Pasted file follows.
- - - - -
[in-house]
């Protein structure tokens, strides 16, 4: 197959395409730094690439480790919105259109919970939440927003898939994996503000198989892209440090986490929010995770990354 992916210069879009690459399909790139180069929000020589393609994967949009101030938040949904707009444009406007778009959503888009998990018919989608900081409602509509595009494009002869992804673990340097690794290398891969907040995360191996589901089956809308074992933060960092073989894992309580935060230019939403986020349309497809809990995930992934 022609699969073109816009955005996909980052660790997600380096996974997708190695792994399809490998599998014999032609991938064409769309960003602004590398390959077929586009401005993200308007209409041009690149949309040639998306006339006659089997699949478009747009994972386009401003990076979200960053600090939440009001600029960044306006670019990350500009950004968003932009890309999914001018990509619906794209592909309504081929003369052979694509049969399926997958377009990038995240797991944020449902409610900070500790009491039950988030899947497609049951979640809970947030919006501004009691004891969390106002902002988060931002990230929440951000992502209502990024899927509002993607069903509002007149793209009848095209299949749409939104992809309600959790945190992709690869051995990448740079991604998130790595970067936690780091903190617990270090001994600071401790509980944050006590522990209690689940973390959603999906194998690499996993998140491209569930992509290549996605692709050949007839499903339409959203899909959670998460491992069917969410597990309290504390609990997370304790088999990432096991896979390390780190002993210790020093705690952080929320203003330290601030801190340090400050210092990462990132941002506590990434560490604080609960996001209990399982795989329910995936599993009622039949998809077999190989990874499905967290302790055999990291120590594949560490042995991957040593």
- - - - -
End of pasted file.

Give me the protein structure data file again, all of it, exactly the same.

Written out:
[in-house]
């Protein structure tokens, strides 16, 4: 197959395409730094690439480790919105259109919970939440927003898939994996503000198989892209440090986490929010995770990354 992916210069879009690459399909790139180069929000020589393609994967949009101030938040949904707009444009406007778009959503888009998990018919989608900081409602509509595009494009002869992804673990340097690794290398891969907040995360191996589901089956809308074992933060960092073989894992309580935060230019939403986020349309497809809990995930992934 022609699969073109816009955005996909980052660790997600380096996974997708190695792994399809490998599998014999032609991938064409769309960003602004590398390959077929586009401005993200308007209409041009690149949309040639998306006339006659089997699949478009747009994972386009401003990076979200960053600090939440009001600029960044306006670019990350500009950004968003932009890309999914001018990509619906794209592909309504081929003369052979694509049969399926997958377009990038995240797991944020449902409610900070500790009491039950988030899947497609049951979640809970947030919006501004009691004891969390106002902002988060931002990230929440951000992502209502990024899927509002993607069903509002007149793209009848095209299949749409939104992809309600959790945190992709690869051995990448740079991604998130790595970067936690780091903190617990270090001994600071401790509980944050006590522990209690689940973390959603999906194998690499996993998140491209569930992509290549996605692709050949007839499903339409959203899909959670998460491992069917969410597990309290504390609990997370304790088999990432096991896979390390780190002993210790020093705690952080929320203003330290601030801190340090400050210092990462990132941002506590990434560490604080609960996001209990399982795989329910995936599993009622039949998809077999190989990874499905967290302790055999990291120590594949560490042995991957040593």